*These are signs of the most severe form of exertional heat-related illness, heat stroke, which is life threatening and requires immediate, aggressive body cooling and medical attention (see next section for more information).

For general information on signs, symptoms and treatment of heat-related illness, visit the CDC website

Treatment Of Exertional Heat Stroke

When exertional heat stroke (EHS) is suspected for an athlete, cool first and transport second. Cooling treatment must be provided immediately, before being transported by emergency medical services (EMS).[12,13]

  • Remove all equipment and extra layers of clothing

  • Cool the athlete as quickly as possible within 30 minutes via whole body cold or ice water immersion (place the athlete in a tub with ice and water approximately 35-58 degrees F).*

  • Stir water and add ice throughout cooling process.

  • If cold-water immersion is not possible (no tub), aggressively douse the athlete’s whole body with cold water. Or if that’s not possible, take the athlete to a shaded, cool area and use rotating cold, wet towels to cover as much of the body surface as possible.

  • After cooling has been initiated, activate emergency medical system by calling 9-1-1.

Exertional heat stroke has a high survival rate when immediate cooling via cold water immersion or aggressive whole-body dousing in cold water is initiated. Immediate means within 10 minutes of collapse.[12,14]

*The Inter-Association Task Force for Preventing Sudden Death in Secondary School Athletics Programs recommends schools having a cold-water immersion tub if a risk of EHS exists.[12]

Learn more about preventing, recognizing and treating EHS at UConn Korey Stringer Institute – Heat Stroke

What Factors Increase the Risk of Heat-Related Illness? 

  • Personal factors. Age, obesity, dehydration, heart disease[15], mental illness, poor circulation, sunburn, pregnancy and prescription drug and alcohol use all can play a role in whether a person can cool off enough in very hot weather.

  • Exertion level. Even young and healthy people can get sick from the heat if they participate in strenuous[16] physical activities such as Physical Education during hot weather without gradually acclimatizing to hot conditions over a period of 1–2 weeks.

  • High humidity. When the humidity is high, sweat won’t evaporate as quickly. Evaporation of sweat is the main way the body can cool itself.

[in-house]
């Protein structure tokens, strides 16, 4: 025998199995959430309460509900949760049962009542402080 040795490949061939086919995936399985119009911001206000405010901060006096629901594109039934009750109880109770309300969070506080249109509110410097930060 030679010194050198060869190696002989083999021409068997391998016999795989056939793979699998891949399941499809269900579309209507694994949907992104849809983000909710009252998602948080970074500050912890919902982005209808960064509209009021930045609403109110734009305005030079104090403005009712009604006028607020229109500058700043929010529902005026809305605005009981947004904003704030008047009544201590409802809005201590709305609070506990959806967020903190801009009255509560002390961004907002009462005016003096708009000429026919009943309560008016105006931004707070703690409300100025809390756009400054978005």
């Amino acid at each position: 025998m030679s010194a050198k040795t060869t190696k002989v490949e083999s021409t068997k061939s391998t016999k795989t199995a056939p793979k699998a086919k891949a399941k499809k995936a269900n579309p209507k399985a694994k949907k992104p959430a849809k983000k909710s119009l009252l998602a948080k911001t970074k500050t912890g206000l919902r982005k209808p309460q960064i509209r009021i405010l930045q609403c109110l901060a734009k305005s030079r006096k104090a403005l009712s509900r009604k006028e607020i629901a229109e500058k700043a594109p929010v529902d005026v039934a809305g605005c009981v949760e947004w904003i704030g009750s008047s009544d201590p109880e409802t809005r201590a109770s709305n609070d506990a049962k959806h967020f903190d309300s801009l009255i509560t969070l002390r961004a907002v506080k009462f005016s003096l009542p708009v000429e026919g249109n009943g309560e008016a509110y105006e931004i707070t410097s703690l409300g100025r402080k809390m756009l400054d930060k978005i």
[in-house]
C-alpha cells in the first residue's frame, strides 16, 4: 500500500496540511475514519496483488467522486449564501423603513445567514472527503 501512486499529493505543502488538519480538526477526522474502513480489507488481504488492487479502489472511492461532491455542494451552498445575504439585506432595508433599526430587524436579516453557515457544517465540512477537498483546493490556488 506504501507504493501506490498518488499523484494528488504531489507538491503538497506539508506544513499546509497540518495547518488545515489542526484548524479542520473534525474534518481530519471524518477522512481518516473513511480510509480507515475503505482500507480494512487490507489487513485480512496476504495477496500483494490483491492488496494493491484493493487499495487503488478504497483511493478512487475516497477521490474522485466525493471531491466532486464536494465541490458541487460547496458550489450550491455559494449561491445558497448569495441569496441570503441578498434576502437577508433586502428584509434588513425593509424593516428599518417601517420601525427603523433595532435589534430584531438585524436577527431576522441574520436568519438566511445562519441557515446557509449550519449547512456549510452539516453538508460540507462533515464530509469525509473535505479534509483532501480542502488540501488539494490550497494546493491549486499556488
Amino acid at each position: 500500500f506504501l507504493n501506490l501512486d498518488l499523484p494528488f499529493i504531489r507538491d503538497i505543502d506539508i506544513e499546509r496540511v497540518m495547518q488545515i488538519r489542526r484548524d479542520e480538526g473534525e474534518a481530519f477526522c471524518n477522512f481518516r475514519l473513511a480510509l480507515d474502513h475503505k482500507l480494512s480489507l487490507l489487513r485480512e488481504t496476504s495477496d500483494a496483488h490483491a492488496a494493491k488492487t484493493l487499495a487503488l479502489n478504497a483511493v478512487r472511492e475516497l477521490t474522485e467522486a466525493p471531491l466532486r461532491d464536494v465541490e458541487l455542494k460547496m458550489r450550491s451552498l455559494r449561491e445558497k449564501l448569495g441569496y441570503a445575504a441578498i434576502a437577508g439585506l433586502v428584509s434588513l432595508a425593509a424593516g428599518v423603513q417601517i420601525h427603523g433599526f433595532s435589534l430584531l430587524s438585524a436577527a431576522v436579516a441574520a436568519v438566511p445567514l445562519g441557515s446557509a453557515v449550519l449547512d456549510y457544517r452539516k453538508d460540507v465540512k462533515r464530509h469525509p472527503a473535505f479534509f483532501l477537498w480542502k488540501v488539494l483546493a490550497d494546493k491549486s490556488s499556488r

Who is most vulnerable to heat?

Extreme heat can affect anyone, but there are a number of factors that increase a person’s risk from extreme heat. People with gr eater heat sensitivity or heat vulnerability are at an increased risk of heat illness and death and include (but are not limited to) youth populations who:

  • Are exercising or doing strenuous activities outdoors (or indoors in spaces without adequate cooling) during the heat of the day – especially those not used to the level of heat expected, those who are not drinking enough fluids or those new to that type of activity

  • Attend schools or engage in school-based activities in urban areas (due to urban heat island effect), particularly at schools with more asphalt and dark surfaces and less shade, tree canopy or green spaces

  • Attend schools without air conditioning, including in under-resourced communities or geographic areas where buildings historically have not needed air conditioning (for example, coastal communities)

  • Are very young (infants and children up to four years of age are at greatest risk)

  • Are living with disabilities and/or have access and functional needs

  • Are affected by certain chronic health conditions or other illnesses

  • Are affected by certain mental health conditions

  • Are taking certain medications (like antidepressants) or substances (like alcohol)

  • Are limited English proficient (LEP)

  • Otherwise do not have access to a reliable source of cooling and/or hydration

  • Otherwise already experience social and health inequities

What Other Proactive Steps Can Be Taken? 

Administrators, coaches or other organizers should take measures to make sure participants stay cool, stay hydrated, stay connected and stay informed. Make sure water is available during outdoor activities, including water activities. Encourage regular breaks and hydration. Evaluate conditions regularly and make appropriate adjustments – for example, postpone or reschedule practices whenever possible to be held early in the morning or late in the evening to avoid times when heat is more severe.

Closely monitor participants and ask yourself these questions: 

  • Are they drinking enough water?* 

  • Do they have access to air conditioning? 

  • Do they need help keeping cool? 

  • Are they exhibiting signs and symptoms of heat-related illness (see information above)? 

Remind participants: 

  • Getting too hot can make them sick. 

  • Limit their outdoor activity, especially midday when the sun is hottest. 

  • Pace their activity. Start activities slowly and pick up the pace gradually. 

  • Drink more water than usual and don’t wait until they’re thirsty to drink more.*

  • Muscle cramping may be an early sign of heat-related illness. 

  • Wear loose, lightweight, light-colored clothing. 

  • Use sunscreen and reapply as needed (follow package directions). 

[For Everyone] Take these steps to prevent heat-related illnesses, injuries and death during hot weather: 

  • Stay in an air-conditioned indoor location as much as you can. 

  • Assess your hydration and be aware of your individual hydration needs (urine color, body mass changes, thirst).* 

  • Schedule outdoor activities carefully. 

  • Wear loose, lightweight, light-colored clothing and sunscreen. 

  • Pace yourself. 

  • Take cool showers or baths to cool down. 

  • Check on other participants or teammates and have someone do the same for you. 

  • Monitor the environmental conditions on site using a Wet Bulb Globe Temperature (WBGT) device**

  • Check the local news for health and safety updates.

  • Check the National Weather Service HeatRisk forecast